Friday, April 13: This morning I go for a walk with my camera, taking a left out of my building and wandering down a residential street to the back of Nizwa souq. It’s about a 20 minute walk each way, which is a little shorter than the distance I walk each morning on my walking trail.
I usually don’t walk this way because of all the Pakistani, Indian and Omani men and boys that stare unabashedly at an unaccompanied white female. I always feel like these men are either glaring at me (as if to say “how dare you come out here in this man’s world!”) or just staring out of curiosity. Sometimes, from the way they stare, I wonder if any of them have seen a white woman before, although Nizwa is full of white women, either tourists or expats working at one of the three colleges in town. It would be hard to miss us. Sometimes these men are friendly, but sometimes not. The Omani men are generally friendlier, but the Pakistanis usually just stare darkly as they walk by. I usually feel uncomfortable, but today I’m determined to take pictures so I just go out and act as confident as a man.
The first thing I see is a huge sprawling cemetery on both sides of the road, much like the Nizwa cemetery I wrote about in an earlier post. Gravestones are simple, uncarved rock fragments set upright in the ground, modestly typical of Islamic tradition. It really looks like some kind of moonscape, or a rock plain with random rocks tossed about. This cemetery is huge and right next to my house. I didn’t even know it was here until one of my colleagues told me about it.
I continue past the cemetery taking photos of the various Omani houses and their beautiful gates and doors. Most Omani homes are surrounded by high concrete walls and elaborate closed gates, leaving us outsiders wondering about the secret lives behind the doors. Plants and climbing vines are often seen tumbling over these walls in bursts of color, enticing us as we walk by.
After the more modern residences, I come to the old walled quarter of Al Aqr, a traditional Omani town of imposing two- and three-story mudbrick houses in various stages of decay. Many are toppling or in serious imbalance. Surprisingly I read that many of the dilapidated houses here are inhabited by the town’s huge Pakistani community, and when I walk through the town I do in fact see Pakistani men, boys and children spilling out of the doors of these houses.
What’s a shame is the trash that is so pervasive. I don’t know why, if Oman is trying to develop tourism, the government doesn’t make a huge effort to clean up these tourist destinations. Piles of rubbish are strewn throughout here and multitudes of other spots I visit, places I know are tourist destinations. If the country really wants to succeed in tourism, cleaning up the environment would be a sure recipe for success.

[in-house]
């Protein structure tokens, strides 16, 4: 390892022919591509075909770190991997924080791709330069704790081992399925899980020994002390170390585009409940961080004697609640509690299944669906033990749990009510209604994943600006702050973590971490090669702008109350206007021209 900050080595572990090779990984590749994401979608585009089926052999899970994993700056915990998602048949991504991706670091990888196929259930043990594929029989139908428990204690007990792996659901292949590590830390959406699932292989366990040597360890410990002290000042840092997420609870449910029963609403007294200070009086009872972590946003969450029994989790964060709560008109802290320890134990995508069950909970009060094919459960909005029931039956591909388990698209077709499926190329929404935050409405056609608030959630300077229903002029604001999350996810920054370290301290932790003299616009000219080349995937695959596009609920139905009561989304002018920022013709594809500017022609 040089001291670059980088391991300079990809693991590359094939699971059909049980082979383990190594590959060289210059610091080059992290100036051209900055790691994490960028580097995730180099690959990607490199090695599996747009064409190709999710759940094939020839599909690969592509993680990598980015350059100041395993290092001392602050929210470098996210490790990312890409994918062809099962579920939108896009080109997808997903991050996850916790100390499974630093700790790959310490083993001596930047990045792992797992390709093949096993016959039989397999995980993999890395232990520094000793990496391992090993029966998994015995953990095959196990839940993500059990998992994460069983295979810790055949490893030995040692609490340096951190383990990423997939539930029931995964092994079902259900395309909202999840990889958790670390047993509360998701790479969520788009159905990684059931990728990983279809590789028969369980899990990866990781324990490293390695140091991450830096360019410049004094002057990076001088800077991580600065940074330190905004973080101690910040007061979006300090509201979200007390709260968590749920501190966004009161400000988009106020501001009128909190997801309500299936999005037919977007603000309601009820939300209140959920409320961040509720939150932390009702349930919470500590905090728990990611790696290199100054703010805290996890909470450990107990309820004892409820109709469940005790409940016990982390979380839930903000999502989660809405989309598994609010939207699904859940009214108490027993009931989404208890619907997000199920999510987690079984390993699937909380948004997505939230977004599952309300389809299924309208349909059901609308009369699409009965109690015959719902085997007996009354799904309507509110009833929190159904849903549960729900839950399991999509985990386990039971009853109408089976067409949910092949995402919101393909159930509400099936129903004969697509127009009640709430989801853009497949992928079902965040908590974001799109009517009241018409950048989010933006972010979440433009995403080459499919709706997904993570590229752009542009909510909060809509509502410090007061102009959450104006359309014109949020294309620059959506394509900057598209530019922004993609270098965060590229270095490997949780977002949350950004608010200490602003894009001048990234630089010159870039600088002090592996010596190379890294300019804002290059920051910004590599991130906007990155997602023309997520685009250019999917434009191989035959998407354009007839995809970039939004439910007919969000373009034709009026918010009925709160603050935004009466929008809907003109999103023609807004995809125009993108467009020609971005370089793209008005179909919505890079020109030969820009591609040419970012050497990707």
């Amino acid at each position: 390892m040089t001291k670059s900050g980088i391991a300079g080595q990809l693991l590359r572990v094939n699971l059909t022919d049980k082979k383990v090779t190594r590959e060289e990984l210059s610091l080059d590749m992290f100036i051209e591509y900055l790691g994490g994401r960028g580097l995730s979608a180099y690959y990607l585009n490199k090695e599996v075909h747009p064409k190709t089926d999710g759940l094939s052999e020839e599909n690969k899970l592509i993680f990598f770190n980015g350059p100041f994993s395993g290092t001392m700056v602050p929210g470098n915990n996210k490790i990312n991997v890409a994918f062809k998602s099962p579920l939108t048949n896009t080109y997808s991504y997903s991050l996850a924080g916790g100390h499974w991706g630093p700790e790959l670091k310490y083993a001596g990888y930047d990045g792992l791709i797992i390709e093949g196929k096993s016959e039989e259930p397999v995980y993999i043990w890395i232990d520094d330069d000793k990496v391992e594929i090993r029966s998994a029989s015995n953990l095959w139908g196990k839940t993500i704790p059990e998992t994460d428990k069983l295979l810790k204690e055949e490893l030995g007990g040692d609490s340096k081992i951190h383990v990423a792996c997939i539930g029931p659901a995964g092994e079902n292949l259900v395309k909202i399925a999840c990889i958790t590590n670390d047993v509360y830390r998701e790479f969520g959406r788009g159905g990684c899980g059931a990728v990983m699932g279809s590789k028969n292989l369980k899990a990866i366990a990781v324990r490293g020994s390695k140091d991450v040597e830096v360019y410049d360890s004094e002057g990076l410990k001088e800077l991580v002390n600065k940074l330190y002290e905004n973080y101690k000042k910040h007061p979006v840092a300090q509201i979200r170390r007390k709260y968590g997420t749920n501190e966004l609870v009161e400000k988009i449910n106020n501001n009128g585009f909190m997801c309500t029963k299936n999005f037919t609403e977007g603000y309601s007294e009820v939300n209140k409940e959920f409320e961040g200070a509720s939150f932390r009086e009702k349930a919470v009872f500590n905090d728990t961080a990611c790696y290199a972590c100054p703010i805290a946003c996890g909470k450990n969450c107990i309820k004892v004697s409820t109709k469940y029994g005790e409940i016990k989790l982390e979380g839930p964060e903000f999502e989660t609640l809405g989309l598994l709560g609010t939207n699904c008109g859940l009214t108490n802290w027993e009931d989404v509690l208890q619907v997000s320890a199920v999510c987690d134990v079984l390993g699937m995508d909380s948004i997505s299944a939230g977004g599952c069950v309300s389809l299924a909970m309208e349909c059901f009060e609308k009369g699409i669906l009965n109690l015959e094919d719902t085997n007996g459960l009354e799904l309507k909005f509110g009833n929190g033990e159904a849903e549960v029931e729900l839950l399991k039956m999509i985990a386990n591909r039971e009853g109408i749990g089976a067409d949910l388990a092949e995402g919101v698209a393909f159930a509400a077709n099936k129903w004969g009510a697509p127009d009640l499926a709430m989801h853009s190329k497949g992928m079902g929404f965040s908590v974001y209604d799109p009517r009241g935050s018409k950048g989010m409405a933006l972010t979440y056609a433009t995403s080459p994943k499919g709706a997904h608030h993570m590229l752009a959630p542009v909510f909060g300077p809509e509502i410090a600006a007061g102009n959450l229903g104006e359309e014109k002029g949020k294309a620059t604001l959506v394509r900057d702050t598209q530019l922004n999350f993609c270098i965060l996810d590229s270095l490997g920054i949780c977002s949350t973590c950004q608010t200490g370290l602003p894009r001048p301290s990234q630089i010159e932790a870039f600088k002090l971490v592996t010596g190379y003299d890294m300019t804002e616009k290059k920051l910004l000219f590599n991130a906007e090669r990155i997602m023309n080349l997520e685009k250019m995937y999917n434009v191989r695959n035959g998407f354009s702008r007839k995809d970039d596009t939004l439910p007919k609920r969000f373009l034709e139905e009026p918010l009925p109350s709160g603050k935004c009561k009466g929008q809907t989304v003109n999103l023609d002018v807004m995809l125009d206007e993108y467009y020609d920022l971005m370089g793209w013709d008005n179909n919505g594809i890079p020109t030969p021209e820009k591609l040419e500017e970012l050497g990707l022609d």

I continue my walk into the surrounding souq area where there are numerous tailor, barber & laundry shops. Most of them look like nothing more than holes in the wall with brightly colored signs, and most are run by Pakistanis.
Finally I come to the small roundabout in front of Nizwa Fort. I’ve been in the fort numerous times, so I just walk toward the souq, where there is always something interesting to capture on film. I sit in the square for awhile and snap pictures of Omani men walking by, on their way to take care of some kind of business.
As I walk down toward the souq, I see a large group of older men affectionately handling, inspecting and playing around with rifles. Some are sitting on a bench around a tree and I ask if I can take a picture of them. They are friendly enough to let me do so. But when I try to ask them questions about their rifles and what they are doing here, it becomes obvious that, first, no one speaks English, and second, I am an interloper among these men. Still. They are an easy-going brotherhood, having a good time and laughing, a kind of Sunday social hour.
I definitely stand out here because all I see are men everywhere. Luckily Nizwa souq is a tourist destination, so I see a smattering of tourist couples. I rarely see a woman alone like I am. But I am determined to do whatever I want in Oman despite the fact that I’m a woman. I am not going to stay in my house and be intimidated by this culture. I’m just not that kind of person.
So I continue on my merry way, walking around the mosque and trying to figure out how to get a picture of the mosque so that I can see the dome, but no matter where I go, the dome doesn’t show. I know it has quite a beautiful dome because I’ve seen it before from the top of Nizwa Fort.
Finally, I turn back as it’s getting quite hot. I walk the 20 minutes along the back road to return to my cool air-conditioned flat and stay inside the rest of the day. 🙂